With the state budget more-or-less completed for the time being, Gov. Jerry Brown and state legislators must turn to other business, particularly to three very big and very immediate issues water, pension reform and the bullet train that may be even more contentious than the budget.
What the politicians do has potential effects beyond the issues themselves by influencing the November election, particularly the fate of competing tax increases.
Water An $11 billion water bond was placed on the ballot back when the state's economy was doing well, providing funds for upgrading the statewide water system, including a couple of new reservoirs and habitat improvements in the troubled Sacramento-San Joaquin Delta in support of a tunnel beneath the Delta.
However, the bond is loaded with pork, and Gov. Jerry Brown rightfully wants it to be slenderized and changed to make water users pay for more costs, rather than place new burdens on a deficit-ridden state budget. He's also concerned that having it on the same ballot as his big tax increase could make voters less likely to pass the latter.
That said, removing it from the ballot would be a big step back in water policy, and without its proceeds, the tunnel project could be stalled indefinitely.
Pensions Brown has warned legislators that if they don't reform public pensions, undoing some of the benefits that were expanded 13 years ago, angry voters will be less likely to endorse new taxes, but he's been willing, so far, to let the Legislature deal with the issue.
A two-house conference committee has been appointed. But majority Democrats are writing a pension reform bill in private, and while they insist it will be comprehensive, they must factor in the opposition of public employee unions to anything more than superficial changes, such as limiting "spiking."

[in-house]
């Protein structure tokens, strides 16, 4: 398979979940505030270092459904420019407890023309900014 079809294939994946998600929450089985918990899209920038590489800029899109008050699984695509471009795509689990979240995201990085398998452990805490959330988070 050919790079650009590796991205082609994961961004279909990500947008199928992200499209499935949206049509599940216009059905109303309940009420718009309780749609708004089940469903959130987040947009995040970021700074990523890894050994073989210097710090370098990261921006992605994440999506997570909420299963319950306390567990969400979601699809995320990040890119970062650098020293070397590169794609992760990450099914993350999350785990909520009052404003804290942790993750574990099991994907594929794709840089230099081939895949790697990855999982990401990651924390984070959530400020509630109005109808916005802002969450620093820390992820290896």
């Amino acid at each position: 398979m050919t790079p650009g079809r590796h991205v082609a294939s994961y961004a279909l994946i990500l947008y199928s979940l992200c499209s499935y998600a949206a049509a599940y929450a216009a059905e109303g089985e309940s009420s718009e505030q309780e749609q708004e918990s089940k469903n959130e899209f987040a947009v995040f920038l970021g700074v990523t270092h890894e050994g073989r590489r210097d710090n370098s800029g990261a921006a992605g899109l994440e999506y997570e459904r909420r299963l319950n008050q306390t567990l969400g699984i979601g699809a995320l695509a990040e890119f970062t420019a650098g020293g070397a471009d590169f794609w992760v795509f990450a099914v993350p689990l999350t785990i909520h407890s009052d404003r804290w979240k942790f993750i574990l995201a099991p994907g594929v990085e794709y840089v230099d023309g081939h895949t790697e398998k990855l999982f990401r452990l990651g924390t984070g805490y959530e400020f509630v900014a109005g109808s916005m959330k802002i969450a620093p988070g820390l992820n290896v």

Democrats are beholden to the unions for campaign funds, but failure to enact significant pension reforms would, as Brown warns, hand opponents of tax increases a ready-made argument to voters. Therefore, it's a big-time gut check.
Bullet train Brown wants the Legislature to appropriate the state's share for a $6 billion initial stretch of track in the San Joaquin Valley, saying that linking the northern and southern halves of the state with a 200-mph train would have great economic benefits.
However, there's some reluctance among Democratic senators because of the High-Speed Rail Authority's missteps, there are lawsuits from local governments and landowners along the route, there's no certainty of federal financing beyond the initial segment, and recent polls say voters now have turned against the project.
If the Legislature approves Brown's bullet train money, opponents of his tax increase will probably use it as an issue.